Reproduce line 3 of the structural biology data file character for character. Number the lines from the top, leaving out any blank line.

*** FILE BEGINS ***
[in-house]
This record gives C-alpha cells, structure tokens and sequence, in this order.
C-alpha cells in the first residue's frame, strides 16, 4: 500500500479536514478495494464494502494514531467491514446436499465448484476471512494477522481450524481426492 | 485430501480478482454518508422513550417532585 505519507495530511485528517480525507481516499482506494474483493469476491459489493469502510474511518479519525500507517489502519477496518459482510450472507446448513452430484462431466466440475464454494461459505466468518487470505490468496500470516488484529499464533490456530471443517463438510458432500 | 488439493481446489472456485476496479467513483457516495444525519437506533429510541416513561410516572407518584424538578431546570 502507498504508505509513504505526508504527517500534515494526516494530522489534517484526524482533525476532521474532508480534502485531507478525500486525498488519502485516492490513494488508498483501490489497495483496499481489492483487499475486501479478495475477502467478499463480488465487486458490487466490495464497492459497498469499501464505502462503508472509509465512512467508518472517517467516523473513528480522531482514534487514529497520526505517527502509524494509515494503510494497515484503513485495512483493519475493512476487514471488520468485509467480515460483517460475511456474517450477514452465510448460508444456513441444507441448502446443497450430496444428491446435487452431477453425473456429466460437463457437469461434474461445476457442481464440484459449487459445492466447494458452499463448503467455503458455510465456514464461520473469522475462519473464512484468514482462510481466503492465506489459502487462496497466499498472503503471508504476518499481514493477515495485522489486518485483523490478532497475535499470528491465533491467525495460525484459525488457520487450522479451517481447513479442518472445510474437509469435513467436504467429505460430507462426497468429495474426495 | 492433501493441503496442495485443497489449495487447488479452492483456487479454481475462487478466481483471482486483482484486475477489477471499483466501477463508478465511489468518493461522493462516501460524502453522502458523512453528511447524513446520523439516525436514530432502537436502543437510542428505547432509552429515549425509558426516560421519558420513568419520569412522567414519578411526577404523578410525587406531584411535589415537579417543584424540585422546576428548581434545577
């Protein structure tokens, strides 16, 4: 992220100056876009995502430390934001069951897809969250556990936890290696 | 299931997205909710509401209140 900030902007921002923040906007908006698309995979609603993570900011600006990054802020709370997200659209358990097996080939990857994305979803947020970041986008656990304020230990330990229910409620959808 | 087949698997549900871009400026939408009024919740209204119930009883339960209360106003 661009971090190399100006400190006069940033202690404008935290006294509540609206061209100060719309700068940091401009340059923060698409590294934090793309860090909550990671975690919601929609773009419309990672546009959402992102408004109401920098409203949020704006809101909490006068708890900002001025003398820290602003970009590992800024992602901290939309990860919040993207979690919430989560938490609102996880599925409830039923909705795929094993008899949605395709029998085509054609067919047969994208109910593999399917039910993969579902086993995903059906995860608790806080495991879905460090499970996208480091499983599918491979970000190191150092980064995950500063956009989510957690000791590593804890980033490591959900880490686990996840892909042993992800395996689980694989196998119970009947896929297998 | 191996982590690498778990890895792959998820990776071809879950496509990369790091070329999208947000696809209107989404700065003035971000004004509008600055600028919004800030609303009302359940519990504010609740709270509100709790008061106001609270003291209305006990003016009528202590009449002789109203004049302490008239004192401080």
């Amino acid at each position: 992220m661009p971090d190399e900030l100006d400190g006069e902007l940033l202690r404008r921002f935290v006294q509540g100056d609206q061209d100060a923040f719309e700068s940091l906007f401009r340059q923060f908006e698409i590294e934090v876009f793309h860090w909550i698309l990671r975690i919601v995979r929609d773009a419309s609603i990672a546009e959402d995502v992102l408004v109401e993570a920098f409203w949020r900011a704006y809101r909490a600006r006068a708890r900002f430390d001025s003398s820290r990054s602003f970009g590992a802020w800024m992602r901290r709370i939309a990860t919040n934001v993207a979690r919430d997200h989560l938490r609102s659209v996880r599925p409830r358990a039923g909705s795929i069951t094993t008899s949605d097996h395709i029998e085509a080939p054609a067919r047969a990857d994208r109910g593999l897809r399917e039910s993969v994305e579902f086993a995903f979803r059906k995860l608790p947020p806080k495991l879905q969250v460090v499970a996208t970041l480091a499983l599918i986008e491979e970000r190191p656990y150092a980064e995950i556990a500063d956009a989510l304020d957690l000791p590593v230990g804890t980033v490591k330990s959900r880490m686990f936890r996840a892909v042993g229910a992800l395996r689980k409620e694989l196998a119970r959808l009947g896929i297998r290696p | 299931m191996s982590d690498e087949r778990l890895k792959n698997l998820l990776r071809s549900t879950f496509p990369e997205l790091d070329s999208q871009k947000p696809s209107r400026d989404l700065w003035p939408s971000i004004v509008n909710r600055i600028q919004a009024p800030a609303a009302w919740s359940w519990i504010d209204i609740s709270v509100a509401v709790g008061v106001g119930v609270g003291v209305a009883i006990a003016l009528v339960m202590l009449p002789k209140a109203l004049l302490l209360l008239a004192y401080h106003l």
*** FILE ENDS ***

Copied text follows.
C-alpha cells in the first residue's frame, strides 16, 4: 500500500479536514478495494464494502494514531467491514446436499465448484476471512494477522481450524481426492 | 485430501480478482454518508422513550417532585 505519507495530511485528517480525507481516499482506494474483493469476491459489493469502510474511518479519525500507517489502519477496518459482510450472507446448513452430484462431466466440475464454494461459505466468518487470505490468496500470516488484529499464533490456530471443517463438510458432500 | 488439493481446489472456485476496479467513483457516495444525519437506533429510541416513561410516572407518584424538578431546570 502507498504508505509513504505526508504527517500534515494526516494530522489534517484526524482533525476532521474532508480534502485531507478525500486525498488519502485516492490513494488508498483501490489497495483496499481489492483487499475486501479478495475477502467478499463480488465487486458490487466490495464497492459497498469499501464505502462503508472509509465512512467508518472517517467516523473513528480522531482514534487514529497520526505517527502509524494509515494503510494497515484503513485495512483493519475493512476487514471488520468485509467480515460483517460475511456474517450477514452465510448460508444456513441444507441448502446443497450430496444428491446435487452431477453425473456429466460437463457437469461434474461445476457442481464440484459449487459445492466447494458452499463448503467455503458455510465456514464461520473469522475462519473464512484468514482462510481466503492465506489459502487462496497466499498472503503471508504476518499481514493477515495485522489486518485483523490478532497475535499470528491465533491467525495460525484459525488457520487450522479451517481447513479442518472445510474437509469435513467436504467429505460430507462426497468429495474426495 | 492433501493441503496442495485443497489449495487447488479452492483456487479454481475462487478466481483471482486483482484486475477489477471499483466501477463508478465511489468518493461522493462516501460524502453522502458523512453528511447524513446520523439516525436514530432502537436502543437510542428505547432509552429515549425509558426516560421519558420513568419520569412522567414519578411526577404523578410525587406531584411535589415537579417543584424540585422546576428548581434545577